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Tuesday, 22 May, 2001, 19:05 GMT 20:05 UK
World Bank quits Nigerian privatisation
Nigeria Airways A310
Adviser quits privatisation of Nigeria Airways
A World Bank body advising the Nigerian government in the privatisation of the national carrier has quit saying its advice was not being heeded.

The International Finance Corp (IFC) is reported to have said in a letter to the President Olusegun Obasanjo that the government and company policies had delayed a speedy privatisation of Nigeria Airways.

"The opportunity for a successful near-term privatisation of Nigeria Airways has been diminished," the IFC's vice-president Peter Woicke was quoted in the Nigerian daily newspaper This Day.

The IFC would "terminate advisory services on the assignment," the letter is reported have added.

An IFC official confirmed to BBC News Online that it had withdraw from the advising on the privatisation.

Resistance to sale

In April the Nigerian House of Representatives called for Nigeria Airways not to be privatised claiming it could cost the government more than $65m to write-off the airline's debts.

President Olusegun Obasanjo
Obasanjo has been critical of the World Bank and IMF
The House also said it would breach an "open skies" agreement signed last year with the US.

The "open skies" deal was one the IFC's key complaints but it also blame the auction of Nigeria's international air traffic rights as a reason for withdrawing.

It added the decision to allow British Airways to increase the flights and to give Virgin Atlantic access to the London-Lagos route did not help make Nigeria Airways attractive to prospective investors.

The IFC has been active in Nigeria since 1964 and is the biggest source of private finance in Africa.

Nigerian economy

Since Nigeria returned to civilian rule in 1999, President Olusegun Obasanjo has mounted a vocal campaign for debt relief.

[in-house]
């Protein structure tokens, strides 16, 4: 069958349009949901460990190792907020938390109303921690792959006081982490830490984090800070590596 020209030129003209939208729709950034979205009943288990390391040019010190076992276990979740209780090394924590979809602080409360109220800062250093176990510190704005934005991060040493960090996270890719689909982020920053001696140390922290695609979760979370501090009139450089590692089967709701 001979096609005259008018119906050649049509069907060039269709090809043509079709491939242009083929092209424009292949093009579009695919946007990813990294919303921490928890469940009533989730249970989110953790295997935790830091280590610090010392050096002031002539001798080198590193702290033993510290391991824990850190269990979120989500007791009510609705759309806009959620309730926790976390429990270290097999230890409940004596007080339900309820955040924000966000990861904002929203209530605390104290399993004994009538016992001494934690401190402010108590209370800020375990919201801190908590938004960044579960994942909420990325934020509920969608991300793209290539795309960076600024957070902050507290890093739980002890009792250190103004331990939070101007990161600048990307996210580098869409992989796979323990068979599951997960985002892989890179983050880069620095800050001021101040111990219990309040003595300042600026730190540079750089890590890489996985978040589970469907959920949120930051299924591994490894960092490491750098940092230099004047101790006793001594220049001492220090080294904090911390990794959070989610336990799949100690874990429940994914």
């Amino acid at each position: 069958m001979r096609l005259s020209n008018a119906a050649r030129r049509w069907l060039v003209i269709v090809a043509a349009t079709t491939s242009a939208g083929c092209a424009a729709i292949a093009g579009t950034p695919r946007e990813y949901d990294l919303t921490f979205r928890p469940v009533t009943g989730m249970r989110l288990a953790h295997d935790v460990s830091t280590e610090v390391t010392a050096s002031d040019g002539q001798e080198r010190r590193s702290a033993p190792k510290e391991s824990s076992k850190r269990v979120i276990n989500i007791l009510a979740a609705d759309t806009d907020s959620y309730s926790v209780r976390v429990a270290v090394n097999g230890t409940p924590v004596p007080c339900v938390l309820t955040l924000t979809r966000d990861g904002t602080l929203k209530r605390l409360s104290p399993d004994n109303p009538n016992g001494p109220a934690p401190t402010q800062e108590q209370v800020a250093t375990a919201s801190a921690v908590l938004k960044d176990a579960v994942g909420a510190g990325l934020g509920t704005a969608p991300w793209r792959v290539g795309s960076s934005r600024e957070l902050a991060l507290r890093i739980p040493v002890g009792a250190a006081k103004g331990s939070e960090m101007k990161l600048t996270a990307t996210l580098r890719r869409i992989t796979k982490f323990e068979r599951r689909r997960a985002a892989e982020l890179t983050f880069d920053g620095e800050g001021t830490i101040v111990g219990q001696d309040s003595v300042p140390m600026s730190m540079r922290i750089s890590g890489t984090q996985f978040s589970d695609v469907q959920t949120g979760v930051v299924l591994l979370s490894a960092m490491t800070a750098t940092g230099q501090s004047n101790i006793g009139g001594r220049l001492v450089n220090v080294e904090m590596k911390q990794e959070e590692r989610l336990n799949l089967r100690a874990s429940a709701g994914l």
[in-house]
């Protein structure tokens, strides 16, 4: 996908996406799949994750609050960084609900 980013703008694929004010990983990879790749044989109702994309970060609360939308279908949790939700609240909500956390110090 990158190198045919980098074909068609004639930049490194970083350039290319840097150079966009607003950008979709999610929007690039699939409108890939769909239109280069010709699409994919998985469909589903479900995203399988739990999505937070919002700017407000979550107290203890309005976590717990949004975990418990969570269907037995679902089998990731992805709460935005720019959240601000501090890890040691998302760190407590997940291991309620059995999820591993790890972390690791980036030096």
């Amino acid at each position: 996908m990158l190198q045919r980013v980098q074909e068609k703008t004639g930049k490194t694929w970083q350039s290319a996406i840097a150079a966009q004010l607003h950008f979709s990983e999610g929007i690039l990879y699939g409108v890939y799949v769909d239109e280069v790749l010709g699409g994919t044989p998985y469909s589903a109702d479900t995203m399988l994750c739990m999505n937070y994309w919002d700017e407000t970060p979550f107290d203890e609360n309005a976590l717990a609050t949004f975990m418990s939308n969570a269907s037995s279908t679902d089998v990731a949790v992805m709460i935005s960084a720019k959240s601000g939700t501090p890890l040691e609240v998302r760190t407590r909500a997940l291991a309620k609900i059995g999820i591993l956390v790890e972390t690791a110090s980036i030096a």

Past Nigerian governments have squandered most of the estimated $280bn the country has earned from oil in the past 30 years.

Nigeria and its creditors disagree over the scale of the country's debt which Nigeria puts at $28bn and the World Bank and IMF at $32.3bn.

Most of the debt burden was built up under periods of military rule.

On Friday the World Bank warned that it would not offer debt relief unless oil-rich Nigeria was economically restructured.

Debt relief

The world's sixth largest oil exporter, which produces more than two million barrels of crude oil per day, "is in an unusual situation", the World Bank's vice president for the Africa region, Callisto Madavo said.

The government has been offered debt relief in exchange for the privatisation of key state-owned enterprises including telephone company Nitel, the National Electric Power Authority (NEPA) and Nigeria Airways.

British telecoms giant Vodaphone blamed inconsistent government policies for the collapse of its alliance talks with Nitel in February.

Nigeria Airways began in 1958 as West Africa Airways Corporation and operated services to London with BOAC.

The fleet is currently made up of Airbus A310s, Boeing 707s and 737-200s and DC10-30s.

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